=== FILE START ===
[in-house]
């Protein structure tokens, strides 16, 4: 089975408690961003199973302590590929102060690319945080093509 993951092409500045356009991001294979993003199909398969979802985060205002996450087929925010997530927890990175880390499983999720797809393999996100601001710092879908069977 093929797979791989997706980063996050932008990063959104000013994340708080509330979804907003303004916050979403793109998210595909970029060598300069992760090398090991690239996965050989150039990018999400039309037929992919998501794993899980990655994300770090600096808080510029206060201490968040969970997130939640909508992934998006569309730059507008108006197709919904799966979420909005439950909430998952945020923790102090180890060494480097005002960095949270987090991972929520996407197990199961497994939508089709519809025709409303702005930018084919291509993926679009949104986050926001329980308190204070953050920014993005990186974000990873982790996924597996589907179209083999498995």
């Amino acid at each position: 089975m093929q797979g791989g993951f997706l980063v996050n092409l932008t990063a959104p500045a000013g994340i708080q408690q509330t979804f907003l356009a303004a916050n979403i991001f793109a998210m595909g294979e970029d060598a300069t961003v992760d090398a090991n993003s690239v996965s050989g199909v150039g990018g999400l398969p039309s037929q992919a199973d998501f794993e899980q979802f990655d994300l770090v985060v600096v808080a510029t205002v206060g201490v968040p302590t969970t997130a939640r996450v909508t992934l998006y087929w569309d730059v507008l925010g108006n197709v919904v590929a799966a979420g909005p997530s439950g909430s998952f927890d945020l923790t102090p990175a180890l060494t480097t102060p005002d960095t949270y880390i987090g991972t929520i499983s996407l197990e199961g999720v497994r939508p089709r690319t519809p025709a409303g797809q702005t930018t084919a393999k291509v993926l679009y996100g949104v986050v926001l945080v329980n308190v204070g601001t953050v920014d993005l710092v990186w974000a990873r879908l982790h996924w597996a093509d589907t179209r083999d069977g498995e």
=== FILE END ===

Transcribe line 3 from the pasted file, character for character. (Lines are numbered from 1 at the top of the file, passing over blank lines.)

């Amino acid at each position: 089975m093929q797979g791989g993951f997706l980063v996050n092409l932008t990063a959104p500045a000013g994340i708080q408690q509330t979804f907003l356009a303004a916050n979403i991001f793109a998210m595909g294979e970029d060598a300069t961003v992760d090398a090991n993003s690239v996965s050989g199909v150039g990018g999400l398969p039309s037929q992919a199973d998501f794993e899980q979802f990655d994300l770090v985060v600096v808080a510029t205002v206060g201490v968040p302590t969970t997130a939640r996450v909508t992934l998006y087929w569309d730059v507008l925010g108006n197709v919904v590929a799966a979420g909005p997530s439950g909430s998952f927890d945020l923790t102090p990175a180890l060494t480097t102060p005002d960095t949270y880390i987090g991972t929520i499983s996407l197990e199961g999720v497994r939508p089709r690319t519809p025709a409303g797809q702005t930018t084919a393999k291509v993926l679009y996100g949104v986050v926001l945080v329980n308190v204070g601001t953050v920014d993005l710092v990186w974000a990873r879908l982790h996924w597996a093509d589907t179209r083999d069977g498995e």